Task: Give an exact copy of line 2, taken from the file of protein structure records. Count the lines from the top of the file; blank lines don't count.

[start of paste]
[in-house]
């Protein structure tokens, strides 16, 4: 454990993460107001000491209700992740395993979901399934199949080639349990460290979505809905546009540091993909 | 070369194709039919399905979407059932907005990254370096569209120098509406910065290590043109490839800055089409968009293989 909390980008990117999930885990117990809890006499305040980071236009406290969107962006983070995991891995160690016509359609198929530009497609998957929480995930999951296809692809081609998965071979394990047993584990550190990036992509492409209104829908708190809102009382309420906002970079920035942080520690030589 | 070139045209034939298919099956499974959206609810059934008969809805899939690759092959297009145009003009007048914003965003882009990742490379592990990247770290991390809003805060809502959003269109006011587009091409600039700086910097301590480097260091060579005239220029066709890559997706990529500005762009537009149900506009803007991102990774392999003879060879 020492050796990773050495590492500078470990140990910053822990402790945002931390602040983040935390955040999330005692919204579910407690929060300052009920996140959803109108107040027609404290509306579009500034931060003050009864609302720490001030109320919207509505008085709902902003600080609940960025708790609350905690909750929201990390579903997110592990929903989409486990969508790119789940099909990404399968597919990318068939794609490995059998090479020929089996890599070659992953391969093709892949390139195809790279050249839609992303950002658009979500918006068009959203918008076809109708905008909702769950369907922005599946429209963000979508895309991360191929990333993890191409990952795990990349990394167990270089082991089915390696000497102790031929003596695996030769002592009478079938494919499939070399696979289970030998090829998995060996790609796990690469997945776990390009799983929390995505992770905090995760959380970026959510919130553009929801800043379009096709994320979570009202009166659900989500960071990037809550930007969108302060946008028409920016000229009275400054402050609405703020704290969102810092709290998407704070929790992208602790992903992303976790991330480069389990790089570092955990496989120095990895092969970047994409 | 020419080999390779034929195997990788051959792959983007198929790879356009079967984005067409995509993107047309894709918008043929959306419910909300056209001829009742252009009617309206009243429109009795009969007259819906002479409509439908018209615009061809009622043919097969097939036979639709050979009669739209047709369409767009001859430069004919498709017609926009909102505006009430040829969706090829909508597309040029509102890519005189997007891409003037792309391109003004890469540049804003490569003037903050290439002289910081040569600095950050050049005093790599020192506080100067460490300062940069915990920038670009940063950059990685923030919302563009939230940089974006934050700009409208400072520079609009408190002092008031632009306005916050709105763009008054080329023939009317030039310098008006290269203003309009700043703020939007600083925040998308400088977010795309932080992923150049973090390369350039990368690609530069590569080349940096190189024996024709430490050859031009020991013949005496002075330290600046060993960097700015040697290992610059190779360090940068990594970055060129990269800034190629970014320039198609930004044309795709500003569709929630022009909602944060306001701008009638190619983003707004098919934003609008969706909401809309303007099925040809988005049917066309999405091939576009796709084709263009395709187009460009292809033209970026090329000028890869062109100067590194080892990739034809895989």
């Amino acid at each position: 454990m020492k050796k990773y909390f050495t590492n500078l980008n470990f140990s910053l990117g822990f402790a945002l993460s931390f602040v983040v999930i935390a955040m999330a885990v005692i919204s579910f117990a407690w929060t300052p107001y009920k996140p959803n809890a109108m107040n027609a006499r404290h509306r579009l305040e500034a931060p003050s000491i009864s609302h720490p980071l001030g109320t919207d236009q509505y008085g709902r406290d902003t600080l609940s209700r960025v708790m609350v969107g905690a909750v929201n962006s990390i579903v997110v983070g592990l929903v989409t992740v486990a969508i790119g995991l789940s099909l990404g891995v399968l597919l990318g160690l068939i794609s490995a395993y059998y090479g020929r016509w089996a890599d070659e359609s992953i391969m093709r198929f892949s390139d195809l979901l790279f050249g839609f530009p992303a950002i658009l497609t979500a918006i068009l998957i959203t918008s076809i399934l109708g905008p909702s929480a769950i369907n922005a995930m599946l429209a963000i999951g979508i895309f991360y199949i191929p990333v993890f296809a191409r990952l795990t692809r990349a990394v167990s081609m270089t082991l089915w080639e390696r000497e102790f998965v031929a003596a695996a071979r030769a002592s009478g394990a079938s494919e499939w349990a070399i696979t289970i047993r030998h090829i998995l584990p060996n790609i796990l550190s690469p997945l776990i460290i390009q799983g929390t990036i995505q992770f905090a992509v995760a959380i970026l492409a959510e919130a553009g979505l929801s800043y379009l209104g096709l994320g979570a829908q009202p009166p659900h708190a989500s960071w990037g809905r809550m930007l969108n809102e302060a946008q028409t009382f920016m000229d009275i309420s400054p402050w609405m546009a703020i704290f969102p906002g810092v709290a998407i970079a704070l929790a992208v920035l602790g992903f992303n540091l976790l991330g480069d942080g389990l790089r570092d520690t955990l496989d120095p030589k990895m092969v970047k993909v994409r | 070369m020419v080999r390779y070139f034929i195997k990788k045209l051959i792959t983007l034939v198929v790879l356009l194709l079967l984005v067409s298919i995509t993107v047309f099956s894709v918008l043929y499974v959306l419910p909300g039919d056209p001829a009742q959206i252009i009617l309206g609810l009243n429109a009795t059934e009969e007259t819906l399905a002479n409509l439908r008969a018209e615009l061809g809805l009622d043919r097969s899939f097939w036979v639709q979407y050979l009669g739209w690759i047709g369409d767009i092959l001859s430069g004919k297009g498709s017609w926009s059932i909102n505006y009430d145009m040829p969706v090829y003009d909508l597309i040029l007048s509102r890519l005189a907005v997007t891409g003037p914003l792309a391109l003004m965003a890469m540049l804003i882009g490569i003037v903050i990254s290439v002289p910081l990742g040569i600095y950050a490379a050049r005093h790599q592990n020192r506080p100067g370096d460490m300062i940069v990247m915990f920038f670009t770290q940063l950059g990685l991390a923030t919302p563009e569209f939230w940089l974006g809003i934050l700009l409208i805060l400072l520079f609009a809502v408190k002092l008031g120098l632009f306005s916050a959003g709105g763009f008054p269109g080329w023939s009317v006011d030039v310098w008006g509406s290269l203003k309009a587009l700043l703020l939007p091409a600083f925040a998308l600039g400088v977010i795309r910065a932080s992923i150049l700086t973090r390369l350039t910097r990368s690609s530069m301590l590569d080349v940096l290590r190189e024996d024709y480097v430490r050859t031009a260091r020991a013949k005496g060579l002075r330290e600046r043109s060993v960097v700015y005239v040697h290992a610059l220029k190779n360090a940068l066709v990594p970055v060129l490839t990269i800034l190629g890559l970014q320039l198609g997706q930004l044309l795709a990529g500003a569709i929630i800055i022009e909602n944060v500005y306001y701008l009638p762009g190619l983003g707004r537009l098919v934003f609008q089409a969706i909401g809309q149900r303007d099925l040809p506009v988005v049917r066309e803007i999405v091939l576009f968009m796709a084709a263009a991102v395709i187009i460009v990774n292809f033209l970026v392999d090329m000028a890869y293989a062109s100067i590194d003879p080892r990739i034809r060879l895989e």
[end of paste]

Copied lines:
């Protein structure tokens, strides 16, 4: 454990993460107001000491209700992740395993979901399934199949080639349990460290979505809905546009540091993909 | 070369194709039919399905979407059932907005990254370096569209120098509406910065290590043109490839800055089409968009293989 909390980008990117999930885990117990809890006499305040980071236009406290969107962006983070995991891995160690016509359609198929530009497609998957929480995930999951296809692809081609998965071979394990047993584990550190990036992509492409209104829908708190809102009382309420906002970079920035942080520690030589 | 070139045209034939298919099956499974959206609810059934008969809805899939690759092959297009145009003009007048914003965003882009990742490379592990990247770290991390809003805060809502959003269109006011587009091409600039700086910097301590480097260091060579005239220029066709890559997706990529500005762009537009149900506009803007991102990774392999003879060879 020492050796990773050495590492500078470990140990910053822990402790945002931390602040983040935390955040999330005692919204579910407690929060300052009920996140959803109108107040027609404290509306579009500034931060003050009864609302720490001030109320919207509505008085709902902003600080609940960025708790609350905690909750929201990390579903997110592990929903989409486990969508790119789940099909990404399968597919990318068939794609490995059998090479020929089996890599070659992953391969093709892949390139195809790279050249839609992303950002658009979500918006068009959203918008076809109708905008909702769950369907922005599946429209963000979508895309991360191929990333993890191409990952795990990349990394167990270089082991089915390696000497102790031929003596695996030769002592009478079938494919499939070399696979289970030998090829998995060996790609796990690469997945776990390009799983929390995505992770905090995760959380970026959510919130553009929801800043379009096709994320979570009202009166659900989500960071990037809550930007969108302060946008028409920016000229009275400054402050609405703020704290969102810092709290998407704070929790992208602790992903992303976790991330480069389990790089570092955990496989120095990895092969970047994409 | 020419080999390779034929195997990788051959792959983007198929790879356009079967984005067409995509993107047309894709918008043929959306419910909300056209001829009742252009009617309206009243429109009795009969007259819906002479409509439908018209615009061809009622043919097969097939036979639709050979009669739209047709369409767009001859430069004919498709017609926009909102505006009430040829969706090829909508597309040029509102890519005189997007891409003037792309391109003004890469540049804003490569003037903050290439002289910081040569600095950050050049005093790599020192506080100067460490300062940069915990920038670009940063950059990685923030919302563009939230940089974006934050700009409208400072520079609009408190002092008031632009306005916050709105763009008054080329023939009317030039310098008006290269203003309009700043703020939007600083925040998308400088977010795309932080992923150049973090390369350039990368690609530069590569080349940096190189024996024709430490050859031009020991013949005496002075330290600046060993960097700015040697290992610059190779360090940068990594970055060129990269800034190629970014320039198609930004044309795709500003569709929630022009909602944060306001701008009638190619983003707004098919934003609008969706909401809309303007099925040809988005049917066309999405091939576009796709084709263009395709187009460009292809033209970026090329000028890869062109100067590194080892990739034809895989």